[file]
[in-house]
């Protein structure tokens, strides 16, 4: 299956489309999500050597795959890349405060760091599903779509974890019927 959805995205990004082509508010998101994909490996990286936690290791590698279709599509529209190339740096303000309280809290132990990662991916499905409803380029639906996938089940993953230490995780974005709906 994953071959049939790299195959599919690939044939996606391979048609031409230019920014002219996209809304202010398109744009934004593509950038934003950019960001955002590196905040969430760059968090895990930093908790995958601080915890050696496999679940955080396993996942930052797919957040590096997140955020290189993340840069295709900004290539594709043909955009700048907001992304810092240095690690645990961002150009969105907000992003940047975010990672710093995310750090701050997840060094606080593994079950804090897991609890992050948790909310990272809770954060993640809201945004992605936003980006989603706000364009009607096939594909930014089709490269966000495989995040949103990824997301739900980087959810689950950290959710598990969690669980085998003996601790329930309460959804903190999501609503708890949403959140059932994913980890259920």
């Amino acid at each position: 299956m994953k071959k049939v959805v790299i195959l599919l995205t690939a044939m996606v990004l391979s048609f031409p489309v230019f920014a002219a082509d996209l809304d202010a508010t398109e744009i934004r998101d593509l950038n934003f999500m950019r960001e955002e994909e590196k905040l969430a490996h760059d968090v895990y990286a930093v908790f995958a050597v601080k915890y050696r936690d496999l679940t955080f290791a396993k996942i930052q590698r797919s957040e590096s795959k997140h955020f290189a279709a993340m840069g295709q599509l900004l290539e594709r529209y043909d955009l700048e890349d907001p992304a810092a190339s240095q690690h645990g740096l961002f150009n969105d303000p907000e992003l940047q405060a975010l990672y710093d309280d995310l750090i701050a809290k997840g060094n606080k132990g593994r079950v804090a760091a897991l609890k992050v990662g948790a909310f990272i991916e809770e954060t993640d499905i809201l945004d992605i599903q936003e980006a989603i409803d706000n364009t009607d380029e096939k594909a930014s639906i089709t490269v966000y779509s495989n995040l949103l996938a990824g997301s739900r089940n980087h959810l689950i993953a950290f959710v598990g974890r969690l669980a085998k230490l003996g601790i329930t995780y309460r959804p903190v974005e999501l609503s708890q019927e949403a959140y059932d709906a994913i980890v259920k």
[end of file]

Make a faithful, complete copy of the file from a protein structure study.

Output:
[in-house]
């Protein structure tokens, strides 16, 4: 299956489309999500050597795959890349405060760091599903779509974890019927 959805995205990004082509508010998101994909490996990286936690290791590698279709599509529209190339740096303000309280809290132990990662991916499905409803380029639906996938089940993953230490995780974005709906 994953071959049939790299195959599919690939044939996606391979048609031409230019920014002219996209809304202010398109744009934004593509950038934003950019960001955002590196905040969430760059968090895990930093908790995958601080915890050696496999679940955080396993996942930052797919957040590096997140955020290189993340840069295709900004290539594709043909955009700048907001992304810092240095690690645990961002150009969105907000992003940047975010990672710093995310750090701050997840060094606080593994079950804090897991609890992050948790909310990272809770954060993640809201945004992605936003980006989603706000364009009607096939594909930014089709490269966000495989995040949103990824997301739900980087959810689950950290959710598990969690669980085998003996601790329930309460959804903190999501609503708890949403959140059932994913980890259920």
């Amino acid at each position: 299956m994953k071959k049939v959805v790299i195959l599919l995205t690939a044939m996606v990004l391979s048609f031409p489309v230019f920014a002219a082509d996209l809304d202010a508010t398109e744009i934004r998101d593509l950038n934003f999500m950019r960001e955002e994909e590196k905040l969430a490996h760059d968090v895990y990286a930093v908790f995958a050597v601080k915890y050696r936690d496999l679940t955080f290791a396993k996942i930052q590698r797919s957040e590096s795959k997140h955020f290189a279709a993340m840069g295709q599509l900004l290539e594709r529209y043909d955009l700048e890349d907001p992304a810092a190339s240095q690690h645990g740096l961002f150009n969105d303000p907000e992003l940047q405060a975010l990672y710093d309280d995310l750090i701050a809290k997840g060094n606080k132990g593994r079950v804090a760091a897991l609890k992050v990662g948790a909310f990272i991916e809770e954060t993640d499905i809201l945004d992605i599903q936003e980006a989603i409803d706000n364009t009607d380029e096939k594909a930014s639906i089709t490269v966000y779509s495989n995040l949103l996938a990824g997301s739900r089940n980087h959810l689950i993953a950290f959710v598990g974890r969690l669980a085998k230490l003996g601790i329930t995780y309460r959804p903190v974005e999501l609503s708890q019927e949403a959140y059932d709906a994913i980890v259920k």